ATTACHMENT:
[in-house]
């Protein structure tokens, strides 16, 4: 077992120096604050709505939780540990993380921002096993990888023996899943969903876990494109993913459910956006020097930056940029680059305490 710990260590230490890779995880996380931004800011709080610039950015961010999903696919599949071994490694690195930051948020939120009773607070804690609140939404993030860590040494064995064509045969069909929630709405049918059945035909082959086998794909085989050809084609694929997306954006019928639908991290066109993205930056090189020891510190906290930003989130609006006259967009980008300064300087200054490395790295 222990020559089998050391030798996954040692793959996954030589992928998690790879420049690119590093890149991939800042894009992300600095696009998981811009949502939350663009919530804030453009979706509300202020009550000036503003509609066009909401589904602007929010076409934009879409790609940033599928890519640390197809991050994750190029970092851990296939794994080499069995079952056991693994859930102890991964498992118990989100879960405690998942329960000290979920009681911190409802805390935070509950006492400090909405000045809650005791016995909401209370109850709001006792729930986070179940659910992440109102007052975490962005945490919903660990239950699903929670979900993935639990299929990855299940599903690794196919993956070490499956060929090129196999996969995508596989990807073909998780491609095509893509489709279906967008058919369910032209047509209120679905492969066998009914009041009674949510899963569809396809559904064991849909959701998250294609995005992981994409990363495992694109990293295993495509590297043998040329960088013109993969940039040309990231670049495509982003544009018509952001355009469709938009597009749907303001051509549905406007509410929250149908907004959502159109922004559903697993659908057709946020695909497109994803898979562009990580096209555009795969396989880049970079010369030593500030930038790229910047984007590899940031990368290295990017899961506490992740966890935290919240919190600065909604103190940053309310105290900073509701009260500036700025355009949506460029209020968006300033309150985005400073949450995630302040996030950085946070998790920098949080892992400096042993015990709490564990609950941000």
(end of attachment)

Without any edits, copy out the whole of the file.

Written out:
[in-house]
């Protein structure tokens, strides 16, 4: 077992120096604050709505939780540990993380921002096993990888023996899943969903876990494109993913459910956006020097930056940029680059305490 710990260590230490890779995880996380931004800011709080610039950015961010999903696919599949071994490694690195930051948020939120009773607070804690609140939404993030860590040494064995064509045969069909929630709405049918059945035909082959086998794909085989050809084609694929997306954006019928639908991290066109993205930056090189020891510190906290930003989130609006006259967009980008300064300087200054490395790295 222990020559089998050391030798996954040692793959996954030589992928998690790879420049690119590093890149991939800042894009992300600095696009998981811009949502939350663009919530804030453009979706509300202020009550000036503003509609066009909401589904602007929010076409934009879409790609940033599928890519640390197809991050994750190029970092851990296939794994080499069995079952056991693994859930102890991964498992118990989100879960405690998942329960000290979920009681911190409802805390935070509950006492400090909405000045809650005791016995909401209370109850709001006792729930986070179940659910992440109102007052975490962005945490919903660990239950699903929670979900993935639990299929990855299940599903690794196919993956070490499956060929090129196999996969995508596989990807073909998780491609095509893509489709279906967008058919369910032209047509209120679905492969066998009914009041009674949510899963569809396809559904064991849909959701998250294609995005992981994409990363495992694109990293295993495509590297043998040329960088013109993969940039040309990231670049495509982003544009018509952001355009469709938009597009749907303001051509549905406007509410929250149908907004959502159109922004559903697993659908057709946020695909497109994803898979562009990580096209555009795969396989880049970079010369030593500030930038790229910047984007590899940031990368290295990017899961506490992740966890935290919240919190600065909604103190940053309310105290900073509701009260500036700025355009949506460029209020968006300033309150985005400073949450995630302040996030950085946070998790920098949080892992400096042993015990709490564990609950941000």